The administration has been reduced to nominating a few unpalatable judges in the hopes of cutting deals. Texas has nine court vacancies, but its two senators won’t work with the White House on any nominees.
It doesn’t have to be this way. Mr. Leahy claims that the Senate will always defer to home-state senators. But, if he were to eliminate the practice, he would force senators to raise their objections publicly.
Now they hide behind a procedure that allows them to block able nominees because they want one of their cronies to get the job, or don’t want liberals or minorities on the bench or are afraid that any appearance of collaboration would rile the Tea Party.
Senators with real complaints should state them on the floor and hope to persuade a majority. At the moment, unfortunately, Republicans believe they have a serious chance of regaining the Senate in November, and they seem to have no interest in approving any of Mr. Obama’s judicial nominations through the end of his term. That’s an abuse of the system, and Mr. Leahy is running out of time to stop it.
Paul Krugman has a good blog post:
A few months ago, Jamie Dimon, the chief executive of JPMorgan Chase, and Marlene Seltzer, the chief executive of Jobs for the Future, published an article in Politico titled “Closing the Skills Gap.” They began portentously: “Today, nearly 11 million Americans are unemployed. Yet, at the same time, 4 million jobs sit unfilled” — supposedly demonstrating “the gulf between the skills job seekers currently have and the skills employers need.”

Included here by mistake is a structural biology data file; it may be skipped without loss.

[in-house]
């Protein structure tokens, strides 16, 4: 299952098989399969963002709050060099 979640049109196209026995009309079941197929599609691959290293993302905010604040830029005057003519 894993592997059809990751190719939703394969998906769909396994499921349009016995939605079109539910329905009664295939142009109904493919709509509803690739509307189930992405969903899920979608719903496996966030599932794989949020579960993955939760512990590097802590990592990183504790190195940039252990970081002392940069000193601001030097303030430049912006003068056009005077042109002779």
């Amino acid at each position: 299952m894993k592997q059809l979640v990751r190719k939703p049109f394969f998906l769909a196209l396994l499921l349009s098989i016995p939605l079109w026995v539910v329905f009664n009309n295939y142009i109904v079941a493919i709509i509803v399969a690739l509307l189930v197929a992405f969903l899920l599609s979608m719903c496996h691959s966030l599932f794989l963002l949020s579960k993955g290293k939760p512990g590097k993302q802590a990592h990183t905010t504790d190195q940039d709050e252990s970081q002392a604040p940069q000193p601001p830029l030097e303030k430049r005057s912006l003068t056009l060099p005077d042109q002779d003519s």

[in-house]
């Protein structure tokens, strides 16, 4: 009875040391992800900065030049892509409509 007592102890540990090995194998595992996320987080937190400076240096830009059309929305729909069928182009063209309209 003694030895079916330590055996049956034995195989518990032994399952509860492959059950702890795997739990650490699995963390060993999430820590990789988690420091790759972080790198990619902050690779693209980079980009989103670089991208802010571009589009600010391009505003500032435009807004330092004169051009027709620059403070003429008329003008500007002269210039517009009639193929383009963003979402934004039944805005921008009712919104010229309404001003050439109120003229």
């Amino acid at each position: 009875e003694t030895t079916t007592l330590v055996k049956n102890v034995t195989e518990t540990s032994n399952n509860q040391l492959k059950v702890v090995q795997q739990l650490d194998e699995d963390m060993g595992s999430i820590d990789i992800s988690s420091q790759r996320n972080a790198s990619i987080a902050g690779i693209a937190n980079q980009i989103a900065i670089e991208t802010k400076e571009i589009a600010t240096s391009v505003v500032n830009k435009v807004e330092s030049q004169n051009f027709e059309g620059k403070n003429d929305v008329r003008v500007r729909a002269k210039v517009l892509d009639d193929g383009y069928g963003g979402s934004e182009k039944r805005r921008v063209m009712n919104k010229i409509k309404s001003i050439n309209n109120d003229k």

Actually, in an ever-changing economy there are always some positions unfilled even while some workers are unemployed, and the current ratio of vacancies to unemployed workers is far below normal. Meanwhile, multiple careful studies have found no support for claims that inadequate worker skills explain high unemployment.
But the belief that America suffers from a severe “skills gap” is one of those things that everyone important knows must be true, because everyone they know says it’s true. It’s a prime example of a zombie idea — an idea that should have been killed by evidence, but refuses to die.
And it does a lot of harm. Before we get there, however, what do we actually know about skills and jobs?
Think about what we would expect to find if there really were a skills shortage. Above all, we should see workers with the right skills doing well, while only those without those skills are doing badly. We don’t.